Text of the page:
Infiltration Lab played a live, hour-long drone/noise set on KBOO FM on February 1st, 2010.
In the unfortunate event that KBOO loses funding or they change their url scheme or de-archives material or bombs hit Portland or whatever, I have also archived the show on archive.org. Hopefully this embedded player continues to work:
A few random tech details: I played the set on my audiopint computer that I built a couple years ago, running some Pd patches that I designed specifically for this show. As usual, the computer (as underpowered as it is!) had no problems keeping up. All sounds in the recording were rendered through Pd in realtime. Some audio material (for the granular synthesis) was taken from a(n unnamed) commercial recording, and the spoken sample material was mixed blind (previously unheard by me) from a psychological tape sourced at the Goodwill bins.
This piece is intended to be a contrast of sorts, a juxtaposition, and an overt psychological response to the reflection of time collapse. There really is no time. If your current self could revert to its earlier self in an instant, what would that event sound like?
Many thanks to Sean for having me. May radio live on!
It has reminded me just how much I enjoy the sound of binaural recording. I'm still tickled by the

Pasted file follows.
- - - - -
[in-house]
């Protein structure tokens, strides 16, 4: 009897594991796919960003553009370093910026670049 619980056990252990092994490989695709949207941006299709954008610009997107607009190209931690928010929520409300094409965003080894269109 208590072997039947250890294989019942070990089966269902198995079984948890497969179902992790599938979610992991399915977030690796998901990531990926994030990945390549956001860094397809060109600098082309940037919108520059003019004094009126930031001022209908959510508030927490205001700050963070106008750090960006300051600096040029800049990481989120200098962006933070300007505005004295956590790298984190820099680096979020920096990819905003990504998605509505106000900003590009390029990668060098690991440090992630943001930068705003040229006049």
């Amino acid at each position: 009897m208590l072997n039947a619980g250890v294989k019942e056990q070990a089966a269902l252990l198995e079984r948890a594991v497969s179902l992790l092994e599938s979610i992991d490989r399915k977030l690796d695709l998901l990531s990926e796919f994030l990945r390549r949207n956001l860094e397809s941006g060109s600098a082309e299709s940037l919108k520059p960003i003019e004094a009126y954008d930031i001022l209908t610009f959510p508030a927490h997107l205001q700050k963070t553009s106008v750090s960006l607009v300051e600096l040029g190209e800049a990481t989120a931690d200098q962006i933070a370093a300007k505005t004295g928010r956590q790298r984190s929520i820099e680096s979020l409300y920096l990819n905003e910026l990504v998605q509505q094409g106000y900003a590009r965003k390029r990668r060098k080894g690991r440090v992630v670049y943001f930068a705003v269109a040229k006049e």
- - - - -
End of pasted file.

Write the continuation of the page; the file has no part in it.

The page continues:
spacial placement of sounds in a 3D field.
If you listen, you should ideally wear headphones and keep the volume very high (I didn't alter the signal and left a bunch of headroom).
Sometimes when I'm prototyping patches in Pd and working at a computer keyboard (without an external controller), I like to be able to quickly map keyboard keys to trigger events.
The vanilla key objects are fine ([key], [keyup], and [keyname]), but [keyname], in particular, likes to send redundant events when a key is held (due to key repeats). As a result, I created [keyonoff]:
This abstraction will take a given key (and an optional timeout duration) and will map a keypress onto a simple 1 or 0, while eliminating duplicates. In other words, when your desired key is pressed, it will output a 1 and will output a 0 iff a zero has been seen from [keyname] and no 1 has been seen within the filtering period. The default timeout period is 50ms, which is suitable for command-like actions, but will need tweaking for time-sensitive rhythmic work.
While cleaning virtual house, I stumbled across some of her old band's music videos and basically wondered what she's been up to. The interwebs informed me that her and the SO and babies migrated to Italy and.....
So I picked up this nice USB foot pedal at Goodwill on the cheap:
I wrote some C code that allows it to act as an "external" (plug-in library if you will) for Pd.
Click the above link and you can read all the gory details about how I turned it into a controller for Pd. Demo video is forthcoming.